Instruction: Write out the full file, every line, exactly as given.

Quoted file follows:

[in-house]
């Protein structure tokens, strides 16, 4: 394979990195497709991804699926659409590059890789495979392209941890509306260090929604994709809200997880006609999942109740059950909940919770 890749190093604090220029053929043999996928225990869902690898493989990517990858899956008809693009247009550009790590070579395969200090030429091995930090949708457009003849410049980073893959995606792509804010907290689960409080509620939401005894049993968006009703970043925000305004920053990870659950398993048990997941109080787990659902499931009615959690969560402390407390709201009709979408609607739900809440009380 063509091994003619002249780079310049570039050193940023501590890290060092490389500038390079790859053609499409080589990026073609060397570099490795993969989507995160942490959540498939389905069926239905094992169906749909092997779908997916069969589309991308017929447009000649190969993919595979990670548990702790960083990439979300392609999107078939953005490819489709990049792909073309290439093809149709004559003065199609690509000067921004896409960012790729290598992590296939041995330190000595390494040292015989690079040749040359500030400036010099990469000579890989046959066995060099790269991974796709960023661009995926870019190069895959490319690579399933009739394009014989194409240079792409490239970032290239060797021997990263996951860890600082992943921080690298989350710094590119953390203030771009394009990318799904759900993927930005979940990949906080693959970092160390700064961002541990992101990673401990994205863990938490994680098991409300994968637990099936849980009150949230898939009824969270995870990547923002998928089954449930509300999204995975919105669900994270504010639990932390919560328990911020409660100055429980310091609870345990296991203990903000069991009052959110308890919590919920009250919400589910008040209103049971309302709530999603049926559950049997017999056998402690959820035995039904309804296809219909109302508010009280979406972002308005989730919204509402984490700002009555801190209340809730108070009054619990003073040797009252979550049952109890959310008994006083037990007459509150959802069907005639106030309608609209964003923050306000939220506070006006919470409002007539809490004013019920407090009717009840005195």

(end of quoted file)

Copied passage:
[in-house]
């Protein structure tokens, strides 16, 4: 394979990195497709991804699926659409590059890789495979392209941890509306260090929604994709809200997880006609999942109740059950909940919770 890749190093604090220029053929043999996928225990869902690898493989990517990858899956008809693009247009550009790590070579395969200090030429091995930090949708457009003849410049980073893959995606792509804010907290689960409080509620939401005894049993968006009703970043925000305004920053990870659950398993048990997941109080787990659902499931009615959690969560402390407390709201009709979408609607739900809440009380 063509091994003619002249780079310049570039050193940023501590890290060092490389500038390079790859053609499409080589990026073609060397570099490795993969989507995160942490959540498939389905069926239905094992169906749909092997779908997916069969589309991308017929447009000649190969993919595979990670548990702790960083990439979300392609999107078939953005490819489709990049792909073309290439093809149709004559003065199609690509000067921004896409960012790729290598992590296939041995330190000595390494040292015989690079040749040359500030400036010099990469000579890989046959066995060099790269991974796709960023661009995926870019190069895959490319690579399933009739394009014989194409240079792409490239970032290239060797021997990263996951860890600082992943921080690298989350710094590119953390203030771009394009990318799904759900993927930005979940990949906080693959970092160390700064961002541990992101990673401990994205863990938490994680098991409300994968637990099936849980009150949230898939009824969270995870990547923002998928089954449930509300999204995975919105669900994270504010639990932390919560328990911020409660100055429980310091609870345990296991203990903000069991009052959110308890919590919920009250919400589910008040209103049971309302709530999603049926559950049997017999056998402690959820035995039904309804296809219909109302508010009280979406972002308005989730919204509402984490700002009555801190209340809730108070009054619990003073040797009252979550049952109890959310008994006083037990007459509150959802069907005639106030309608609209964003923050306000939220506070006006919470409002007539809490004013019920407090009717009840005195």